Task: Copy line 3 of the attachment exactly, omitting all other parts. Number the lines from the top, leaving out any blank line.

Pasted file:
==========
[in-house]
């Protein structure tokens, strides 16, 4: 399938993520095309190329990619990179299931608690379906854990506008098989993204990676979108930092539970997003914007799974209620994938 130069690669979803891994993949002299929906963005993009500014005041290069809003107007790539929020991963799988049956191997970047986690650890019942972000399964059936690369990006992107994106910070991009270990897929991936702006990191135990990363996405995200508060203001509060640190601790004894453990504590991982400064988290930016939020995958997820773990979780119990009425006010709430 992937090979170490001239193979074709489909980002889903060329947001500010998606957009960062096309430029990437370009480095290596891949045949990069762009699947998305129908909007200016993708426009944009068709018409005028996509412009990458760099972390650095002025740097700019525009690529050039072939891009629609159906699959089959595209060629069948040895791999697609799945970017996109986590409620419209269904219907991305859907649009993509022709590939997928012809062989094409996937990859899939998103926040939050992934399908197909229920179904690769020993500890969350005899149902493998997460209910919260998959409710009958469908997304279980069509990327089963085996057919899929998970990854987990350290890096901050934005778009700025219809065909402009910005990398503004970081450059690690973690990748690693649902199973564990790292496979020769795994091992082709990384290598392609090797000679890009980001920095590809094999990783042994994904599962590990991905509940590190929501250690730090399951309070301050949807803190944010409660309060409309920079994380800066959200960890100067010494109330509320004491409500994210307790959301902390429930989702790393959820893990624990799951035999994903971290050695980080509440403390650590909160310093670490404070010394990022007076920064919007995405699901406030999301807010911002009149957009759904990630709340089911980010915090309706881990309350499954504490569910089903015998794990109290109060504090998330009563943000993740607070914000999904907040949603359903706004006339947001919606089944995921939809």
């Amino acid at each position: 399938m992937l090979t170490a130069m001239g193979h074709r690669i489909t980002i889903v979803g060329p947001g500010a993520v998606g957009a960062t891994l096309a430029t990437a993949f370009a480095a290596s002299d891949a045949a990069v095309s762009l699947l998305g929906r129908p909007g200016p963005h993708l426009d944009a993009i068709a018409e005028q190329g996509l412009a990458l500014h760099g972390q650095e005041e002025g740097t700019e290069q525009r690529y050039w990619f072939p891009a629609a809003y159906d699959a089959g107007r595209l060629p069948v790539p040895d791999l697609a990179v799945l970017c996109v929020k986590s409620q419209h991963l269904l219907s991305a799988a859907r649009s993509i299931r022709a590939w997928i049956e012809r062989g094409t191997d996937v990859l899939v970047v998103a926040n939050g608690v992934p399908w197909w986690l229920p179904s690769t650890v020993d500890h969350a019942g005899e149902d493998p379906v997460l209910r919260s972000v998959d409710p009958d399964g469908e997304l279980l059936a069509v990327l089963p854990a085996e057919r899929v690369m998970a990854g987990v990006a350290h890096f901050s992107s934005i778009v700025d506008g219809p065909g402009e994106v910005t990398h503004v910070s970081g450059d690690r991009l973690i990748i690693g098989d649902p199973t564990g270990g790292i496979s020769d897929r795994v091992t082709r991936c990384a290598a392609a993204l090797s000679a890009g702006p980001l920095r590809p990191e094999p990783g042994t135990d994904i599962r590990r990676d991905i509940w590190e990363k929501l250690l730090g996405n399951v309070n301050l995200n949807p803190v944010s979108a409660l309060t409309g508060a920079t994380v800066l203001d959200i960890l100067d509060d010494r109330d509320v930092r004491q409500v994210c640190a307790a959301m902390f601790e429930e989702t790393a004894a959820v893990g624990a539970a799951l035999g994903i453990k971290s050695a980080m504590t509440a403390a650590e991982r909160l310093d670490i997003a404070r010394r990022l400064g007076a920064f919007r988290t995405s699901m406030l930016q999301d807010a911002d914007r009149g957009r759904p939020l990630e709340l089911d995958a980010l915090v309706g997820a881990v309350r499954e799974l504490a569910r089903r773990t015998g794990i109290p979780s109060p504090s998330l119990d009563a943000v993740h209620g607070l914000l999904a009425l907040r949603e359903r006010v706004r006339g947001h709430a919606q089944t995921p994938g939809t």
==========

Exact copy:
């Amino acid at each position: 399938m992937l090979t170490a130069m001239g193979h074709r690669i489909t980002i889903v979803g060329p947001g500010a993520v998606g957009a960062t891994l096309a430029t990437a993949f370009a480095a290596s002299d891949a045949a990069v095309s762009l699947l998305g929906r129908p909007g200016p963005h993708l426009d944009a993009i068709a018409e005028q190329g996509l412009a990458l500014h760099g972390q650095e005041e002025g740097t700019e290069q525009r690529y050039w990619f072939p891009a629609a809003y159906d699959a089959g107007r595209l060629p069948v790539p040895d791999l697609a990179v799945l970017c996109v929020k986590s409620q419209h991963l269904l219907s991305a799988a859907r649009s993509i299931r022709a590939w997928i049956e012809r062989g094409t191997d996937v990859l899939v970047v998103a926040n939050g608690v992934p399908w197909w986690l229920p179904s690769t650890v020993d500890h969350a019942g005899e149902d493998p379906v997460l209910r919260s972000v998959d409710p009958d399964g469908e997304l279980l059936a069509v990327l089963p854990a085996e057919r899929v690369m998970a990854g987990v990006a350290h890096f901050s992107s934005i778009v700025d506008g219809p065909g402009e994106v910005t990398h503004v910070s970081g450059d690690r991009l973690i990748i690693g098989d649902p199973t564990g270990g790292i496979s020769d897929r795994v091992t082709r991936c990384a290598a392609a993204l090797s000679a890009g702006p980001l920095r590809p990191e094999p990783g042994t135990d994904i599962r590990r990676d991905i509940w590190e990363k929501l250690l730090g996405n399951v309070n301050l995200n949807p803190v944010s979108a409660l309060t409309g508060a920079t994380v800066l203001d959200i960890l100067d509060d010494r109330d509320v930092r004491q409500v994210c640190a307790a959301m902390f601790e429930e989702t790393a004894a959820v893990g624990a539970a799951l035999g994903i453990k971290s050695a980080m504590t509440a403390a650590e991982r909160l310093d670490i997003a404070r010394r990022l400064g007076a920064f919007r988290t995405s699901m406030l930016q999301d807010a911002d914007r009149g957009r759904p939020l990630e709340l089911d995958a980010l915090v309706g997820a881990v309350r499954e799974l504490a569910r089903r773990t015998g794990i109290p979780s109060p504090s998330l119990d009563a943000v993740h209620g607070l914000l999904a009425l907040r949603e359903r006010v706004r006339g947001h709430a919606q089944t995921p994938g939809t």